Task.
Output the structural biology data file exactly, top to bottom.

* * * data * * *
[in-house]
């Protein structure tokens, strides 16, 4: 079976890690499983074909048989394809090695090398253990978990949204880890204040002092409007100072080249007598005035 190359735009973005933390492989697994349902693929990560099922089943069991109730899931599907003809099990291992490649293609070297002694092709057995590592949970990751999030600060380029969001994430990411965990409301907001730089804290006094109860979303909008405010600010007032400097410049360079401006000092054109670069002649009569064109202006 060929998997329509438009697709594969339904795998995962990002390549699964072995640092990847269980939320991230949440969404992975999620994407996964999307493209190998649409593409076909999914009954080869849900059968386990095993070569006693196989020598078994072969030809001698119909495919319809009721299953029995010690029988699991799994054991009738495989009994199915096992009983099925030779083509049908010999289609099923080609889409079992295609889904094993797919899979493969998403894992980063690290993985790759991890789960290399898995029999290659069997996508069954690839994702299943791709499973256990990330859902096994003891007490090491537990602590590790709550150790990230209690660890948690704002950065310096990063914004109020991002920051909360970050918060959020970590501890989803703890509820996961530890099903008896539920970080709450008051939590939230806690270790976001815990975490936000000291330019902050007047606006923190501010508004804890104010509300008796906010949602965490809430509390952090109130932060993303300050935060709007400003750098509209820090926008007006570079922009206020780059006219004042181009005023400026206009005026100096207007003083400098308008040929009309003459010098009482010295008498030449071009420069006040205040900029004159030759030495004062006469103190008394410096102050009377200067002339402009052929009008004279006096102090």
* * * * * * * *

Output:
[in-house]
């Protein structure tokens, strides 16, 4: 079976890690499983074909048989394809090695090398253990978990949204880890204040002092409007100072080249007598005035 190359735009973005933390492989697994349902693929990560099922089943069991109730899931599907003809099990291992490649293609070297002694092709057995590592949970990751999030600060380029969001994430990411965990409301907001730089804290006094109860979303909008405010600010007032400097410049360079401006000092054109670069002649009569064109202006 060929998997329509438009697709594969339904795998995962990002390549699964072995640092990847269980939320991230949440969404992975999620994407996964999307493209190998649409593409076909999914009954080869849900059968386990095993070569006693196989020598078994072969030809001698119909495919319809009721299953029995010690029988699991799994054991009738495989009994199915096992009983099925030779083509049908010999289609099923080609889409079992295609889904094993797919899979493969998403894992980063690290993985790759991890789960290399898995029999290659069997996508069954690839994702299943791709499973256990990330859902096994003891007490090491537990602590590790709550150790990230209690660890948690704002950065310096990063914004109020991002920051909360970050918060959020970590501890989803703890509820996961530890099903008896539920970080709450008051939590939230806690270790976001815990975490936000000291330019902050007047606006923190501010508004804890104010509300008796906010949602965490809430509390952090109130932060993303300050935060709007400003750098509209820090926008007006570079922009206020780059006219004042181009005023400026206009005026100096207007003083400098308008040929009309003459010098009482010295008498030449071009420069006040205040900029004159030759030495004062006469103190008394410096102050009377200067002339402009052929009008004279006096102090």